The first purchase to be arranged online long predates the Internet and comes days after the first email ever sent. In 1971, the first person-to-person email was sent out on the ARPANET system, shortly followed by an email exchanged between computer science students at Stanford and MIT, agreeing on a meeting place to sell and buy some weed.
Online shopping was pioneered 9 years later in the UK, when Michael Aldrich connected, through a domestic phone line, a modified TV incorporated with a teletext service to a computer which could process transactions.
In 1984, the world’s first B2C (Business-to-Consumer) online shopping system was launched by Tesco, and a British Council initiative to help the elderly, connecting Aldrich’s system to Tesco’s transaction processing computers, recorded Jane Snowball, 72 at the time, as the first online shopper ever. Using her remote control, she selected groceries from a videotext list and the order was sent through her phone line to her local Tesco shop, with the goods delivered to her door.
At the same time, the first electronic mall was announced, designed by CompuServe, the first major commercial online service provider in the United States, where users could scroll through electronic lists of thousands of products, filter them by choice, acquire prices and other information, and according to the Oxford English Dictionary, the first recorded use of the term online shopping came in reference, when in its October 10, 1984 issue, the Alton Telegraph announced that: “Comp-U-Store, the largest on-line shopping service, is available to CompuServe, DJNR and The Source subscribers.”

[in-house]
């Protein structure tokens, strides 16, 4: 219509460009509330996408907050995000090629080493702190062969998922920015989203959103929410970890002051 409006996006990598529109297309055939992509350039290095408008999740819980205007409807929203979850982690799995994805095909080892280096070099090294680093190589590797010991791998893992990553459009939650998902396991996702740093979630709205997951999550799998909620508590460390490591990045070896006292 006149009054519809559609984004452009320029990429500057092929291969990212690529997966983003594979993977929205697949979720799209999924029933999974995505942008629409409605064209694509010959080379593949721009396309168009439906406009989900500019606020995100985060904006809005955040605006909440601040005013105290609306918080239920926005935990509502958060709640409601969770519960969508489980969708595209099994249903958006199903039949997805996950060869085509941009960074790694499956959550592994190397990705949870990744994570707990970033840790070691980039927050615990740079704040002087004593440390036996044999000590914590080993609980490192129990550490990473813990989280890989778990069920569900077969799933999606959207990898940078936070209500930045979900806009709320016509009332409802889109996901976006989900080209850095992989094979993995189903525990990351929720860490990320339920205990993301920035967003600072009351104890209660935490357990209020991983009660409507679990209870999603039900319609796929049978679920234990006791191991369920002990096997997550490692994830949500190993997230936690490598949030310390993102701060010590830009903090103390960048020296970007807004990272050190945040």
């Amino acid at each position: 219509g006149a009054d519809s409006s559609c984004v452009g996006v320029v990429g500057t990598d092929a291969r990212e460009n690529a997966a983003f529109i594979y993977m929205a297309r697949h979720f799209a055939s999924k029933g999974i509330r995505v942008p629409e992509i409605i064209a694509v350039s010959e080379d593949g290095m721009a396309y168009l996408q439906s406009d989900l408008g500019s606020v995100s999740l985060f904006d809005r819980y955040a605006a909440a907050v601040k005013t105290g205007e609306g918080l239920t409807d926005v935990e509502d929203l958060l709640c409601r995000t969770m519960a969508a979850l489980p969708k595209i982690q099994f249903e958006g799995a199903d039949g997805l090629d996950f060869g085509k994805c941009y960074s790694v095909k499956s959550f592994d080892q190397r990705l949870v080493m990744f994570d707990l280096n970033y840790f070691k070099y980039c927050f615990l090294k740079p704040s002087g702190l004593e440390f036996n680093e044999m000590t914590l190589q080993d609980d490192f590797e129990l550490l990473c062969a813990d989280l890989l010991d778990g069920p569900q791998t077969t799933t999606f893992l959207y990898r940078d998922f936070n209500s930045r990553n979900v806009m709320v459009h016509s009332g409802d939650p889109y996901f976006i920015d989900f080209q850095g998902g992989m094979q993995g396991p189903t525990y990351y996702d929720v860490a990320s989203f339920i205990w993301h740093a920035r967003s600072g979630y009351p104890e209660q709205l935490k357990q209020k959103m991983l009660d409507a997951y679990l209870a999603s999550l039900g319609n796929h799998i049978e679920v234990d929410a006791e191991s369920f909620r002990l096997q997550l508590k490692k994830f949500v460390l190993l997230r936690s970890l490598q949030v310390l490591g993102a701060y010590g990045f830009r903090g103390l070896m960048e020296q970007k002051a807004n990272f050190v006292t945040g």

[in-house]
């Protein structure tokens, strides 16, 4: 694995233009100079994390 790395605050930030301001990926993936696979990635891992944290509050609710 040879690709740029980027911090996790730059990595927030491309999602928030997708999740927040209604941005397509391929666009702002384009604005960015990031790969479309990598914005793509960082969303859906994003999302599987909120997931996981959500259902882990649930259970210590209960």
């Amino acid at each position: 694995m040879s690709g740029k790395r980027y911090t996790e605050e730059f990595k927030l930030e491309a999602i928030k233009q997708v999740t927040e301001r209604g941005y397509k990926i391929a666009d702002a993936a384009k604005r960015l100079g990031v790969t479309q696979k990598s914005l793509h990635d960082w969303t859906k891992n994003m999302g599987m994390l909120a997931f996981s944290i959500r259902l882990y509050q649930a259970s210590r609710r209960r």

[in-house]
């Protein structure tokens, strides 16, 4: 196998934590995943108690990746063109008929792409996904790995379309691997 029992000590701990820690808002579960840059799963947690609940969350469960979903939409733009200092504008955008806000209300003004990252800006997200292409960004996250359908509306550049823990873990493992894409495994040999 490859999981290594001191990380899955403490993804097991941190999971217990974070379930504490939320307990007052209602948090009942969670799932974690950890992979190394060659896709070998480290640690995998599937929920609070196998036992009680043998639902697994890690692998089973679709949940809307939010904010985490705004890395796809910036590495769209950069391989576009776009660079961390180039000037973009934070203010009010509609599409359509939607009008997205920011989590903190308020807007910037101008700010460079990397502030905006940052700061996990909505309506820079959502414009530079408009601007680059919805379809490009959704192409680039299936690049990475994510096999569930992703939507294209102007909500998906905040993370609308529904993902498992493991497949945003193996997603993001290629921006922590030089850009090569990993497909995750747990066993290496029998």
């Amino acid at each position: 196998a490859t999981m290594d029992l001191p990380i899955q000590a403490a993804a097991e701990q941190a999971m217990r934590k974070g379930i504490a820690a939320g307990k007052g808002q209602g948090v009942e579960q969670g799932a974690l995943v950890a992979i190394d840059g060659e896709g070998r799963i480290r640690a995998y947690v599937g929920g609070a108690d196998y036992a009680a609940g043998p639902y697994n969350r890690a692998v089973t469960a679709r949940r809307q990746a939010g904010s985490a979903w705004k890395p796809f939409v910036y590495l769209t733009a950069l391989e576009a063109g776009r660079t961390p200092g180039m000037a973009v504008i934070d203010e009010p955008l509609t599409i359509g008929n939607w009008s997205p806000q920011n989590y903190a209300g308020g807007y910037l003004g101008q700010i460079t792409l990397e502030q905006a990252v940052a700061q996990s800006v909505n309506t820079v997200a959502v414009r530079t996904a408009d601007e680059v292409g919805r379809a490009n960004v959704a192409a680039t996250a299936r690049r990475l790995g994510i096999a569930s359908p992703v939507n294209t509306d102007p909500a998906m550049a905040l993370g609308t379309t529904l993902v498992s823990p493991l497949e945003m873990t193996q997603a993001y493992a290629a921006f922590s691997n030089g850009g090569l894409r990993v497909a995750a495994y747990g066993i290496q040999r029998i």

The first true e-commerce transaction, to include both ordering and payment online, came at the time when the Internet was just opening for private, civilian usage. On August 11, 1994 Dan Kohn, running a website based in New Hampshire called NetMarket, sold a CD of Sting’s Ten Summoner’s Tales album to a friend in Philadelphia, who used his credit card to spend $12.48, plus shipping costs, in a transaction that, for the first time ever, was protected by encryption technology.
“Even if the N.S.A. was listening in, they couldn’t get his credit card number,” said Daniel Kohn; and the New York Times reported the breaking news on the following days under the bold title Attention Shoppers: Internet Is Open: “At noon yesterday, Phil Brandenberger of Philadelphia went shopping for a compact audio disk, paid for it with his credit card and made history.”
Later in August, Pizza Hut launched its PizzaNet online service in Santa Cruz, CA, where customers using a particular interface could log in to PizzaNet central server, order their pizzas, enter their details and after a lengthy confirmation process pay at the point of delivery. “OK, not as simple as picking up the phone, but it’s early in the cyberpizza game.“ (The Los Angeles Times, 25 August, 1994)
Both Amazon and eBay debuted online in 1995, Amazon starting as a marketplace to sell books online and marketing “one million titles and consistently low prices,” and eBay, launched as AuctionWeb, and intended to be an online person-to-person trading community, with the first sale recorded – a broken laser pointer listed by eBay’s founder, Pierre Omidyar.
PayPal came into existence in the year 1998, the same year when Google and Yahoo both entered the world of eCommerce and at the times of an extreme growth in the usage and adaptation of the Internet by businesses and consumers, to today, when last year an estimated 1.61 billion people worldwide purchase goods online and the global e-retail sales amounted to 1.9 trillion U.S. Dollars, with a projected growth of over 4.0 trillion U.S. dollars by 2020.